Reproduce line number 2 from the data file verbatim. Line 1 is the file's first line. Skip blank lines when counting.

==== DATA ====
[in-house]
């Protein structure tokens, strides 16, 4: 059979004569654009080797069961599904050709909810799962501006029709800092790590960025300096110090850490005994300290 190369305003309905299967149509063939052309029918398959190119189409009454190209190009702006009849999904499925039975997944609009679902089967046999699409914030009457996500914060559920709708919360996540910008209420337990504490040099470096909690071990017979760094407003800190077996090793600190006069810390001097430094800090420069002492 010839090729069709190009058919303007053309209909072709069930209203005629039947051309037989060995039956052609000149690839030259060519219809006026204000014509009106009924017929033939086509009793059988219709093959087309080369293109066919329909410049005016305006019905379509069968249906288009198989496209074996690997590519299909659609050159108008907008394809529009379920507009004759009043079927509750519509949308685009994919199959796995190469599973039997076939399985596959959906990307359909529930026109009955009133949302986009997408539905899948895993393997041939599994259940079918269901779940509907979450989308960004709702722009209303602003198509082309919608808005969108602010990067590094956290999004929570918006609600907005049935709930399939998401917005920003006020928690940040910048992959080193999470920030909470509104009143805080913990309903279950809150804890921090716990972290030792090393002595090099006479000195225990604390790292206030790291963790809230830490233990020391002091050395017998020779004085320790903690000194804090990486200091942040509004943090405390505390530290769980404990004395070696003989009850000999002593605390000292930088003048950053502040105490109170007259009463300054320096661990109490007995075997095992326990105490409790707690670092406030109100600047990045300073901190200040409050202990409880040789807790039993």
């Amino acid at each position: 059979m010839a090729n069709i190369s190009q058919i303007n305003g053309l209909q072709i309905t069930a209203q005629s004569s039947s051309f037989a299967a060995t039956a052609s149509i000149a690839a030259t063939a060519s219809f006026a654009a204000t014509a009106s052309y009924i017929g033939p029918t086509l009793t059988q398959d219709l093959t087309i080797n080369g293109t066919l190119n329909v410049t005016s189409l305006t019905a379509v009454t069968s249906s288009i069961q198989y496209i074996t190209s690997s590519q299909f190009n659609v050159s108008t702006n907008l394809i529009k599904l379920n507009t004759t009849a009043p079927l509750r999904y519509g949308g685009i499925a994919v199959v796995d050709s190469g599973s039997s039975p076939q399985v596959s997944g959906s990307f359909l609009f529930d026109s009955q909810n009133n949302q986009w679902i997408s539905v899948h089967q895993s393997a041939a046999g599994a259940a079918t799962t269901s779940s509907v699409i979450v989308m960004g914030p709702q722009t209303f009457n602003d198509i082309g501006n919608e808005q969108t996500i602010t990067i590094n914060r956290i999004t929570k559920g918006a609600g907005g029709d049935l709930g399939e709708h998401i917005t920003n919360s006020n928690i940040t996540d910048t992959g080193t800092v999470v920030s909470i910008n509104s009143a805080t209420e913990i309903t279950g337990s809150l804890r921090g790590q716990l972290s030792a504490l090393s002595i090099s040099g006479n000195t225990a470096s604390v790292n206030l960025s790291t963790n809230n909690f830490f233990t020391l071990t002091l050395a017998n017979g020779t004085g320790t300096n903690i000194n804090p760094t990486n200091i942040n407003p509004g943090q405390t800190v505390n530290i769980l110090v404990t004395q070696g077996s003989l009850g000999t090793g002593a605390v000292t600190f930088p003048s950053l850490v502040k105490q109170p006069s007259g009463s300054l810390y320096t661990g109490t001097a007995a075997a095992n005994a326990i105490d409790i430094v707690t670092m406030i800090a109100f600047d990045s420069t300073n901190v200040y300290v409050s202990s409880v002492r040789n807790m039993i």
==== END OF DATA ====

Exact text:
């Protein structure tokens, strides 16, 4: 059979004569654009080797069961599904050709909810799962501006029709800092790590960025300096110090850490005994300290 190369305003309905299967149509063939052309029918398959190119189409009454190209190009702006009849999904499925039975997944609009679902089967046999699409914030009457996500914060559920709708919360996540910008209420337990504490040099470096909690071990017979760094407003800190077996090793600190006069810390001097430094800090420069002492 010839090729069709190009058919303007053309209909072709069930209203005629039947051309037989060995039956052609000149690839030259060519219809006026204000014509009106009924017929033939086509009793059988219709093959087309080369293109066919329909410049005016305006019905379509069968249906288009198989496209074996690997590519299909659609050159108008907008394809529009379920507009004759009043079927509750519509949308685009994919199959796995190469599973039997076939399985596959959906990307359909529930026109009955009133949302986009997408539905899948895993393997041939599994259940079918269901779940509907979450989308960004709702722009209303602003198509082309919608808005969108602010990067590094956290999004929570918006609600907005049935709930399939998401917005920003006020928690940040910048992959080193999470920030909470509104009143805080913990309903279950809150804890921090716990972290030792090393002595090099006479000195225990604390790292206030790291963790809230830490233990020391002091050395017998020779004085320790903690000194804090990486200091942040509004943090405390505390530290769980404990004395070696003989009850000999002593605390000292930088003048950053502040105490109170007259009463300054320096661990109490007995075997095992326990105490409790707690670092406030109100600047990045300073901190200040409050202990409880040789807790039993």